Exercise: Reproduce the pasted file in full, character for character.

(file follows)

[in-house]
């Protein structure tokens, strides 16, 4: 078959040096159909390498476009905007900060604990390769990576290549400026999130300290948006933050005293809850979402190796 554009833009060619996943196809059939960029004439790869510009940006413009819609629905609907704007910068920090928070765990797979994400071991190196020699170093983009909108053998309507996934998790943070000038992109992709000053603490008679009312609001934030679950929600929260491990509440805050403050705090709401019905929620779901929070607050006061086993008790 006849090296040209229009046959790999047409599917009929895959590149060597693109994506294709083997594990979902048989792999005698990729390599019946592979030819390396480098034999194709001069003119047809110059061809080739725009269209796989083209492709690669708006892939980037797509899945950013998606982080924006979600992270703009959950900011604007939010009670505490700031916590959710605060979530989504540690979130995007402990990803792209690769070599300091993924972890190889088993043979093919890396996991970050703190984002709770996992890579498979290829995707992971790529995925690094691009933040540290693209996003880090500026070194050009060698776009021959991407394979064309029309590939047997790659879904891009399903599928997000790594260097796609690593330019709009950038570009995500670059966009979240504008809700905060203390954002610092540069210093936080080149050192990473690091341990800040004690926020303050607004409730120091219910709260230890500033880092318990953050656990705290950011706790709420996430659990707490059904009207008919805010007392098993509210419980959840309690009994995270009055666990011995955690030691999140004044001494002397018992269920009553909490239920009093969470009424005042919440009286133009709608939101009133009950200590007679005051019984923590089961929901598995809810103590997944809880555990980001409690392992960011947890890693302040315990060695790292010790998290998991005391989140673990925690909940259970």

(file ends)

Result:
[in-house]
């Protein structure tokens, strides 16, 4: 078959040096159909390498476009905007900060604990390769990576290549400026999130300290948006933050005293809850979402190796 554009833009060619996943196809059939960029004439790869510009940006413009819609629905609907704007910068920090928070765990797979994400071991190196020699170093983009909108053998309507996934998790943070000038992109992709000053603490008679009312609001934030679950929600929260491990509440805050403050705090709401019905929620779901929070607050006061086993008790 006849090296040209229009046959790999047409599917009929895959590149060597693109994506294709083997594990979902048989792999005698990729390599019946592979030819390396480098034999194709001069003119047809110059061809080739725009269209796989083209492709690669708006892939980037797509899945950013998606982080924006979600992270703009959950900011604007939010009670505490700031916590959710605060979530989504540690979130995007402990990803792209690769070599300091993924972890190889088993043979093919890396996991970050703190984002709770996992890579498979290829995707992971790529995925690094691009933040540290693209996003880090500026070194050009060698776009021959991407394979064309029309590939047997790659879904891009399903599928997000790594260097796609690593330019709009950038570009995500670059966009979240504008809700905060203390954002610092540069210093936080080149050192990473690091341990800040004690926020303050607004409730120091219910709260230890500033880092318990953050656990705290950011706790709420996430659990707490059904009207008919805010007392098993509210419980959840309690009994995270009055666990011995955690030691999140004044001494002397018992269920009553909490239920009093969470009424005042919440009286133009709608939101009133009950200590007679005051019984923590089961929901598995809810103590997944809880555990980001409690392992960011947890890693302040315990060695790292010790998290998991005391989140673990925690909940259970």